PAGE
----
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View Full Version : opinions? Ohamas or Pono for new tenor?



bluechip
01-10-2017, 03:20 PM
Both have good reputations but what maker do you prefer and why?

Jim Hanks
01-10-2017, 03:33 PM
Way too broad too generalize. Ohanas go from all laminates for $119 up to all solid acacia for about $500. Ponos go from about $350 to $1200.

Mivo
01-10-2017, 03:36 PM
Like Jim says, it's too general a query. Ponos have thicker necks with truss rods (in tenors), which is why I would get a Pono over a Ohana, but that is just a general thing too.

PereBourik
01-10-2017, 03:59 PM
My Pono tenor sounds like buttah. Great uke. My only quibble is the thick neck, but that doesn't last.

Choirguy
01-10-2017, 04:27 PM
This one was in the marketplace and is a pretty good deal. I was able to purchase the Rosewood version of this ukulele from Dixie Ukulele's sale for a once-in-a-lifetime price, but this is worth checking out.

http://forum.ukuleleunderground.com/showthread.php?124729-FS-Pono-ETSH-Pro-Classic-Tenor-w-HS-case-Mint!-Macassar-ebony-cedar-tenor

Jayfuzi
01-10-2017, 09:03 PM
If it fits in your budget I'd go with the Pono. I think they are an excellent value for a uke. Very well made and lovely tone. A Pono ACD was my first nicer uke and I've no regrets!

Booli
01-10-2017, 10:56 PM
I think I need new eyeglasses because when I read the thread title I saw "Obama's" and not "Ohamas" and thought this was about the US President with that name...

Right now I feel pretty styooo-pid as the British folks say. Shame on me.

Can one become afflicted with dyslexia after 40?

Maybe that spinach I ate before with the puffy white spots on it was 'past due' and now it's makin me hallucinate...

PhilUSAFRet
01-10-2017, 11:41 PM
Sorry, but I don't think Ohana is in the same league with Pono, good as some of them are.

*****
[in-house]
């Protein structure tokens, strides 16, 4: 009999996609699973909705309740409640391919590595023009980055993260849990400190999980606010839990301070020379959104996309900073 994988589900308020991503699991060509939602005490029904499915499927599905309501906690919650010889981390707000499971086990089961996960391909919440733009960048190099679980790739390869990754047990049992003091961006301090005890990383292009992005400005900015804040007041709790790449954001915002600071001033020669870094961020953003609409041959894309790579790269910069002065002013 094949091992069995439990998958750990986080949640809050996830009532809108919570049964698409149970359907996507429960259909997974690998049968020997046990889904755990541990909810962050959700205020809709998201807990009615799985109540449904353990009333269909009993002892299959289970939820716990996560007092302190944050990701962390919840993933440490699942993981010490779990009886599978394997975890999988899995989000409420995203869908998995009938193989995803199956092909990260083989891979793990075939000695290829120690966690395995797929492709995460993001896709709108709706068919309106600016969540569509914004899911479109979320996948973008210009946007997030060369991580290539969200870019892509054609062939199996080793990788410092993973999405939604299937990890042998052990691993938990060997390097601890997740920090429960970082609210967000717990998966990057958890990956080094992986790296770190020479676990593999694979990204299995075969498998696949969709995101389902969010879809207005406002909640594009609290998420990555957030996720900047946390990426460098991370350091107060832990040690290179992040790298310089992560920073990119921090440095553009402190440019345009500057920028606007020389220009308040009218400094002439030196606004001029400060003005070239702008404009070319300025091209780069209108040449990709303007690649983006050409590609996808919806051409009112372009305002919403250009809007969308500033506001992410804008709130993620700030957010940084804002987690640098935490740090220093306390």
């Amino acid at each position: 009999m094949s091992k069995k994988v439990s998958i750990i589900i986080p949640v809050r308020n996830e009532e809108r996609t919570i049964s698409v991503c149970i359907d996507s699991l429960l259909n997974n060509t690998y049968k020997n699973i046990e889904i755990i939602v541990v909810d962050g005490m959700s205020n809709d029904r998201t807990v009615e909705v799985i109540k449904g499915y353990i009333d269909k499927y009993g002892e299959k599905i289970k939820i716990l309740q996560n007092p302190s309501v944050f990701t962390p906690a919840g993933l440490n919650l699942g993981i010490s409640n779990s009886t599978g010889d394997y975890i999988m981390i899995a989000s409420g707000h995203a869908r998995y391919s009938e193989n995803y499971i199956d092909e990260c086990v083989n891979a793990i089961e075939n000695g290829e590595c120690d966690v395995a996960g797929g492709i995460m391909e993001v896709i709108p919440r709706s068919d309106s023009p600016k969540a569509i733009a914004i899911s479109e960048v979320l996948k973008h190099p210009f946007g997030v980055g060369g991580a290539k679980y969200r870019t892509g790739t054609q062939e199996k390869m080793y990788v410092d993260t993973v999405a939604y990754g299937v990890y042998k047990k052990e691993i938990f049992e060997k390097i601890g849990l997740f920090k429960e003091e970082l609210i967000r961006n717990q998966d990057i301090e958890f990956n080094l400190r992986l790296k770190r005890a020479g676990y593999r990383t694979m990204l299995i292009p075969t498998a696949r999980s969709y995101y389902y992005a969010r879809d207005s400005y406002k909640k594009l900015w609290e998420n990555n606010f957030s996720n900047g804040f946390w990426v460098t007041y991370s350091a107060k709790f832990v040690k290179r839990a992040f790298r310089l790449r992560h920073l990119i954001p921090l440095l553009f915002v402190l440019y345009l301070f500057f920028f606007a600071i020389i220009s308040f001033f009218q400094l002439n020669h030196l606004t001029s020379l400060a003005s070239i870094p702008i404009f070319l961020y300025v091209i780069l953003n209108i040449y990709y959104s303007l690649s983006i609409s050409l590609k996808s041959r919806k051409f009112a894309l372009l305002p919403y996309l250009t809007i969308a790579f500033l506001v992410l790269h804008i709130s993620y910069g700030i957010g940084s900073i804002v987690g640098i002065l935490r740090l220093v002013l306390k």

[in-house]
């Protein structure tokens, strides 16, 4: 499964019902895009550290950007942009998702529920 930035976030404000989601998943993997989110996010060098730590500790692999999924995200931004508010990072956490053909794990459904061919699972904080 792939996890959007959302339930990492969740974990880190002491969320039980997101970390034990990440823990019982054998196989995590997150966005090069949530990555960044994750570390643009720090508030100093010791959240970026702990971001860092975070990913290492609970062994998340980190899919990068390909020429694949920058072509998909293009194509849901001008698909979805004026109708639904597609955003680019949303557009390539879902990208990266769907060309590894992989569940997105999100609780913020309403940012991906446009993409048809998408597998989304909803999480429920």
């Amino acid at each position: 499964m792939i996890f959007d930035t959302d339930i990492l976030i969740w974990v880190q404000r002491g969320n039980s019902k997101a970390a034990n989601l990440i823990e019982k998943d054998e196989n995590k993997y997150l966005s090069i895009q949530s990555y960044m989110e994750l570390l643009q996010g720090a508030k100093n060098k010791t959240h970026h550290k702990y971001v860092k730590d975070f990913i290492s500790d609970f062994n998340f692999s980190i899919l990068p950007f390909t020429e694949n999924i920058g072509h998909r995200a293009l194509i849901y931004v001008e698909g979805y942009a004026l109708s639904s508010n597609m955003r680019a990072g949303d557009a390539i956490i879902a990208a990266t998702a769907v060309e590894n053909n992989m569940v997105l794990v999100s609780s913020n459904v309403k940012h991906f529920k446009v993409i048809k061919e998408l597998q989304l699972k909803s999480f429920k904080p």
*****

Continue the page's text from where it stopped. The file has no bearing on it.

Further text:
buganeal
01-10-2017, 11:55 PM
I pick Pono because I like the way it sounds vs the Ohana.

Jim Hanks
01-11-2017, 02:28 AM
Maybe that spinach I ate before with the puffy white spots on it was 'past due' and now it's makin me hallucinate...
"spinach" huh? You're going with that? :smileybounce: :nana:

UkerDanno
01-11-2017, 04:16 AM
For my money, I'd go with Ohana, nicer feeling neck to me and great quality. Ponos have a thick heavy neck. I know Ponos are pretty popular around here and the quality is good.

cml
01-11-2017, 04:35 AM
I pick Pono because I like the way it sounds vs the Ohana.
There are likely better sounding ohanas than ponos and vice versa. It depends on which uke you get.

WCBarnes
01-11-2017, 05:14 AM
You are likely to get different answers based upon personal preferences, but that is in essence what you asked for, so here is my $0.02...

As Jim mentioned, the pricing of each is different, so that could come into play. If you didn't want to spend over $300 for a ukulele, then I would look at Ohanas. If you wanted to spend around $1000, then it is Ponos. Then there is that mid-range of $350-$500 where they both play. If that is what you were looking to spend the next decision comes down to the other factors mentioned here... the build quality and the necks. When you get to the higher level Ohanas I feel their build quality is good. I have owned a few Ohanas and still have their most entry level solid wood soprano and have not had any issues. I did order them through reputable dealers (Mim & Elderly), so that is probably a factor in the quality. And I have heard/seen great quality in Ponos as well. When it comes to the necks, Ponos have thicker necks. They just do. This is both good and bad depending on your personal preference. I would chose Ohana because I do not care for a thicker neck. Mivo would chose Pono because of the thicker neck. Is there any way you would be able to try either/both before buying? That is always the best way to make sure what you are getting sounds, feels, and plays best. However you define best.

PTOEguy
01-11-2017, 07:46 AM
For me it would come down to which can I play in person before buying. I've never had an Ohana, but I've had two Ponos - one that I liked a lot and one that didn't mesh. It's important to make sure you're buying a uke that suits you - and not the rest of us. That said, give a couple of bonus points to Pono for their truss rods - if your neck ever changes profile due to humidity or other factors, you'll be able to get it back in a few minutes. Without a truss rod, well you're into major surgery to get it back.